I tasted my first hushpuppy at a seafood shack in Georgia, a divey little place we took my grandparents to after church every couple of Sundays. I was just a gangly little thing with a voracious appetite, and my parents — my father in particular — were schooling me in the glories of all things Southern and fried. While the grownups exclusively ordered the catfish and shrimp, I went straight for my go-to: kid-friendly chicken fingers. (Catfish brought up thoughts of my beloved feline, Munchkin, and I couldn’t bear the thought of eating anything related to her.)
I had no problem, however, stealing the sides of hushpuppies right off my parents’ plates. (Funny that I didn’t seem to mind eating anything that sounded as if it had something to do with the family dog.) I’d snatch those little balls of fried dough faster than anyone could wave a hand to stop me. Eventually my dad had to start getting an extra order for the table. I was utterly hooked on hushpuppies.
Most Southerners don’t know where hushpuppies get their memorable (if odd-sounding) name. The lingering tale is that fish-camp cooks would fry up leftover batter from supper and throw it to the wailing hound dogs in an attempt to muzzle them. As such, hushpuppies were born. However they came about, and no matter what their name, I sure am glad they exist.
Some folks say hushpuppies should only be served with fish, but I think they go well with just about anything. As for this hushpuppy recipe, they’re not just good — they’re awesome. I’ve spent quite a few years perfecting the recipe and added some unorthodox ingredients along the way, but the proof is in the pudding. (Or so they say.)
The thick batter yields hushpuppies that are light and tender from the sour cream and airy, almost ethereal, from the beer. The creamed corn makes their texture rich and dreamy, and every bite is packed with flecks of bright yellow corn. These hushpuppies are a little sweet and a little salty, and just about perfect if you ask me. Now the only thing missing is a plate full of Georgia catfish and a pile of French fries. And I can probably arrange that.
Creamy Corn Hushpuppies Recipe
Active time: 20 minutes
Total time: 30 minutes
Yields: 18 – 20 hush puppies
Canola or peanut oil, for frying
1 cup self-rising cornmeal mix
1/2 cup self-rising flour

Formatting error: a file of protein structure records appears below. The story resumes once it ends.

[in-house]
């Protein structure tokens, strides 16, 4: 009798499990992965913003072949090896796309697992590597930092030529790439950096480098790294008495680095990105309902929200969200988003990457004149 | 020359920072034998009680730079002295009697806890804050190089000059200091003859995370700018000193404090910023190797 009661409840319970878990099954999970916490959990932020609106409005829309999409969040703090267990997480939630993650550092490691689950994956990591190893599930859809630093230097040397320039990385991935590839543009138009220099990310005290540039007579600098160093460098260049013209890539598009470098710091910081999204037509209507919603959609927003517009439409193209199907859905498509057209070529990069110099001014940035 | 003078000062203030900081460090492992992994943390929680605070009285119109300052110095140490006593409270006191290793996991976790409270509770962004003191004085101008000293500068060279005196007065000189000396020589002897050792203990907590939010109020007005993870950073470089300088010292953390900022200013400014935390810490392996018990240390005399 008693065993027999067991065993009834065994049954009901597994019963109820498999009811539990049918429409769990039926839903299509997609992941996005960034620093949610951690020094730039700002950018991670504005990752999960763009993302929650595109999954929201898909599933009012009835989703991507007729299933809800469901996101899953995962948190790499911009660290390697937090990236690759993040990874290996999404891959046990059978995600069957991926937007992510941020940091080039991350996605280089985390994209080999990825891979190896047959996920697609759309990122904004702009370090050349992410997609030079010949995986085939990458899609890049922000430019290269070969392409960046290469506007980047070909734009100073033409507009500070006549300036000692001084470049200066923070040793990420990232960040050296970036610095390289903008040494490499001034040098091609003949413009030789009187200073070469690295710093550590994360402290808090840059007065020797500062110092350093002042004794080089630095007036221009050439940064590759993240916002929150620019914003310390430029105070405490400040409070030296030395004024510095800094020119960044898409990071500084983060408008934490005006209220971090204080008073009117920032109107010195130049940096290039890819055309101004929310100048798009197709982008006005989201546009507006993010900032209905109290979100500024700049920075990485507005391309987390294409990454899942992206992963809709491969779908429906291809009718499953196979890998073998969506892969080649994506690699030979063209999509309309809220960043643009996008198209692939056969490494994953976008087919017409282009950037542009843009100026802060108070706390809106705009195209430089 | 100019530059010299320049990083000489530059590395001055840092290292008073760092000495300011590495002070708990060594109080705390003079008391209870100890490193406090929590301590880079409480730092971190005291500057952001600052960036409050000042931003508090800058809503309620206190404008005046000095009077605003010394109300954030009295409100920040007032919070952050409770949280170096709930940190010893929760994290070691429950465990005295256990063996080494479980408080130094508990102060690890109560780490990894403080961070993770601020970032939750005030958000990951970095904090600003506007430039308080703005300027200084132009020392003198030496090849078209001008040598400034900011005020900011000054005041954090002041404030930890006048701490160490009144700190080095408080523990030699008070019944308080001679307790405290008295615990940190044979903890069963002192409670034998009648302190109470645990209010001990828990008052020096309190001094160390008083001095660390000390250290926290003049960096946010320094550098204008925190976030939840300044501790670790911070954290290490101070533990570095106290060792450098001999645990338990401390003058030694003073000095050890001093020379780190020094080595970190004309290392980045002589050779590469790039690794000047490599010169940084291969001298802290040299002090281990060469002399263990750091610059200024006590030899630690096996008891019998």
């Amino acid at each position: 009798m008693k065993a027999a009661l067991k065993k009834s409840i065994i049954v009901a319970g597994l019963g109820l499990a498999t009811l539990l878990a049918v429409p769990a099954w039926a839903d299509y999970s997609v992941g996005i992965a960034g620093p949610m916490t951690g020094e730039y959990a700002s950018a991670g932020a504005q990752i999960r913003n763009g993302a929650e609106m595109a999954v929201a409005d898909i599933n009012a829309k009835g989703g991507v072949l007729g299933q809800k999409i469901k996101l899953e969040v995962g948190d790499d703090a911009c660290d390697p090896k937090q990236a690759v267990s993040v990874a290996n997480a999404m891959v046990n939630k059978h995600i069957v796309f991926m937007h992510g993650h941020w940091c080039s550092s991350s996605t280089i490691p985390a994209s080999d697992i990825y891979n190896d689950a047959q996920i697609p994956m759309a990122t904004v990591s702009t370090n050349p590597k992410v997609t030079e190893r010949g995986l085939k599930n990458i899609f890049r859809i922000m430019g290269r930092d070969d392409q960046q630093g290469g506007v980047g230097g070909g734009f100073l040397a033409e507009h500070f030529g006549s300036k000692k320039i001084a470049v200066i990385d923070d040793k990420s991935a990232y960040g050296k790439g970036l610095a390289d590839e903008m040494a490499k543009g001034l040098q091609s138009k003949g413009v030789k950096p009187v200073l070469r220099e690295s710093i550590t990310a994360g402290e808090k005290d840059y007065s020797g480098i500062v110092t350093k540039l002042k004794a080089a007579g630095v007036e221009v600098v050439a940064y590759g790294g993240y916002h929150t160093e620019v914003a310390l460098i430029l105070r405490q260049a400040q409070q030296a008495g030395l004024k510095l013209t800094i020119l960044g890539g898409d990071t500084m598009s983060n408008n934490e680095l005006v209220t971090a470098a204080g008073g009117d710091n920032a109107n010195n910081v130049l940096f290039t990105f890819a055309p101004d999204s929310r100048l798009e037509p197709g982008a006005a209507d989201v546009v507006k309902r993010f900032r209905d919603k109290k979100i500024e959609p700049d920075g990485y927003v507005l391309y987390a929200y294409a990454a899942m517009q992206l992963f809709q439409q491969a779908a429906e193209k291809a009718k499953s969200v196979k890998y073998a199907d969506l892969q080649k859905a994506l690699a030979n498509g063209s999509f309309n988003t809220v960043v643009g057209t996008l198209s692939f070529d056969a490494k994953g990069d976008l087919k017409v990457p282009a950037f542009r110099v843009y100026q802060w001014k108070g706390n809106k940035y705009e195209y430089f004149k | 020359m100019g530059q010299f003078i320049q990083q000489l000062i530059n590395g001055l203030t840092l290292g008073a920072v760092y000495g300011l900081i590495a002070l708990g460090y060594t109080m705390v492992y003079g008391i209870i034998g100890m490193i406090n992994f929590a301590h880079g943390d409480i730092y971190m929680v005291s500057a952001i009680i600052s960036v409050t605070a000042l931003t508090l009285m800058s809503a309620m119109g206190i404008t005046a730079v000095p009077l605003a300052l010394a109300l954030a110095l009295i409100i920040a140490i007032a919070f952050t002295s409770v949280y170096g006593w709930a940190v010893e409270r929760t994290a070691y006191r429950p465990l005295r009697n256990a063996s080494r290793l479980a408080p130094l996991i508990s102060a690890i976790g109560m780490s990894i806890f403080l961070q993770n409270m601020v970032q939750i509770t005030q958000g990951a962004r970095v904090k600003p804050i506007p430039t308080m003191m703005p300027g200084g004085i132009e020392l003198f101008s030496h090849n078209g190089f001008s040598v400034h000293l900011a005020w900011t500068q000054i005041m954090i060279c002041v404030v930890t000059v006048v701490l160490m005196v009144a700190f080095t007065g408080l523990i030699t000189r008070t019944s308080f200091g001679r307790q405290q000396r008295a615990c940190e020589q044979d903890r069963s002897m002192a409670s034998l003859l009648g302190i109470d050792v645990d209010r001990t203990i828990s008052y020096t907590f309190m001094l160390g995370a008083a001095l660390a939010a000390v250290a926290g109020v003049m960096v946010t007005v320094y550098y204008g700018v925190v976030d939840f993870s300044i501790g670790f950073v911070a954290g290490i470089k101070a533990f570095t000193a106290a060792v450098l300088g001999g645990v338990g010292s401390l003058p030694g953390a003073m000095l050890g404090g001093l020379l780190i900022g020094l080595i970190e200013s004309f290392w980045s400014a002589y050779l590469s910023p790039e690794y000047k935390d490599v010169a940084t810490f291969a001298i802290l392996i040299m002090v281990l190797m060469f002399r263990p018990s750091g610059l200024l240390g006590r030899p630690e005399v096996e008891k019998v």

3 tablespoons sugar
1 teaspoon kosher salt
3/4 cup low-sodium creamed corn
1/2 cup sweet yellow corn
1/4 cup sour cream
1/4 cup packed, coarsely grated onion
1 large egg
1/4 cup unopened pilsner-style beer
Fill a Dutch oven or cast-iron pot with a few inches of peanut or canola oil and heat on medium-high until it reaches 375 degrees F.
In a large bowl, whisk together the cornmeal mix, flour, sugar and salt. Add the creamed corn, yellow corn, sour cream, onion and egg; gently stir until just combined. Pour in just-opened beer and mix until completely incorporated.
Using a metal springform ice cream scoop to form rounded balls, carefully lower 5 to 6 dollops of batter into the hot oil one at a time (I gently slip the scoop into the oil, then release the batter by squeezing the clamp a few times). Cook, flipping occasionally, until the hush puppies are a deep golden brown, approximately 3 minutes. Remove with a slotted spoon or spider, dripping excess oil back into the pot, and place on a paper towel-lined sheet pan to cool.
Continue with the remaining batter, returning the oil to 375 degrees F in between batches. Serve the hush puppies immediately. Keep warm in a low oven, if necessary.
Nealey moved from Alabama to the West Coast to follow her dreams, only to realize once there how much she missed good ol’ country cooking. So she took to the kitchen and began re-creating the dishes of her past, but this time without any help from a can. What started out as a hobby turned into an obsession, so she quit her day job to pursue cooking, and eating, fulltime. Dixie Caviar is where you can follow her pursuits of all things Southern.